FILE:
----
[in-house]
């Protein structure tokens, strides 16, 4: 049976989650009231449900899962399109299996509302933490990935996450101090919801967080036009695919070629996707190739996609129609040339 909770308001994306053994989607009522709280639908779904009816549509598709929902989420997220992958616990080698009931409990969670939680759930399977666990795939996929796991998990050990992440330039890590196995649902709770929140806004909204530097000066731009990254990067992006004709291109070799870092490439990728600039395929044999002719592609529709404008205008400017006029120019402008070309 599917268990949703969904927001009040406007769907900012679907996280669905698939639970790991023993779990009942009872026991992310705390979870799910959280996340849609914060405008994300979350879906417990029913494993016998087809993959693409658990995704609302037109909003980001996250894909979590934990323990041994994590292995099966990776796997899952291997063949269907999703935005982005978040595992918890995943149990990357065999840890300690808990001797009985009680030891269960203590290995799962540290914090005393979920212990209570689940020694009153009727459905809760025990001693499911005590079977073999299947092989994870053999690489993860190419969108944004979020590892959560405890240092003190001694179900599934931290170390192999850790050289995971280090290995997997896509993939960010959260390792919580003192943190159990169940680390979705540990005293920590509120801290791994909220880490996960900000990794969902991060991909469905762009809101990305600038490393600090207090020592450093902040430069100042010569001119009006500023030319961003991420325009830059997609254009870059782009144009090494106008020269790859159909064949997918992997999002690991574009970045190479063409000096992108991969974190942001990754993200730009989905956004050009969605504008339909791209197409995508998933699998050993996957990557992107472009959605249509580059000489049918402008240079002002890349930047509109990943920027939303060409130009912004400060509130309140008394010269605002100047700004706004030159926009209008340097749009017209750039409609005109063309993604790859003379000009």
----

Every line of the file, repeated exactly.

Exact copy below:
[in-house]
């Protein structure tokens, strides 16, 4: 049976989650009231449900899962399109299996509302933490990935996450101090919801967080036009695919070629996707190739996609129609040339 909770308001994306053994989607009522709280639908779904009816549509598709929902989420997220992958616990080698009931409990969670939680759930399977666990795939996929796991998990050990992440330039890590196995649902709770929140806004909204530097000066731009990254990067992006004709291109070799870092490439990728600039395929044999002719592609529709404008205008400017006029120019402008070309 599917268990949703969904927001009040406007769907900012679907996280669905698939639970790991023993779990009942009872026991992310705390979870799910959280996340849609914060405008994300979350879906417990029913494993016998087809993959693409658990995704609302037109909003980001996250894909979590934990323990041994994590292995099966990776796997899952291997063949269907999703935005982005978040595992918890995943149990990357065999840890300690808990001797009985009680030891269960203590290995799962540290914090005393979920212990209570689940020694009153009727459905809760025990001693499911005590079977073999299947092989994870053999690489993860190419969108944004979020590892959560405890240092003190001694179900599934931290170390192999850790050289995971280090290995997997896509993939960010959260390792919580003192943190159990169940680390979705540990005293920590509120801290791994909220880490996960900000990794969902991060991909469905762009809101990305600038490393600090207090020592450093902040430069100042010569001119009006500023030319961003991420325009830059997609254009870059782009144009090494106008020269790859159909064949997918992997999002690991574009970045190479063409000096992108991969974190942001990754993200730009989905956004050009969605504008339909791209197409995508998933699998050993996957990557992107472009959605249509580059000489049918402008240079002002890349930047509109990943920027939303060409130009912004400060509130309140008394010269605002100047700004706004030159926009209008340097749009017209750039409609005109063309993604790859003379000009």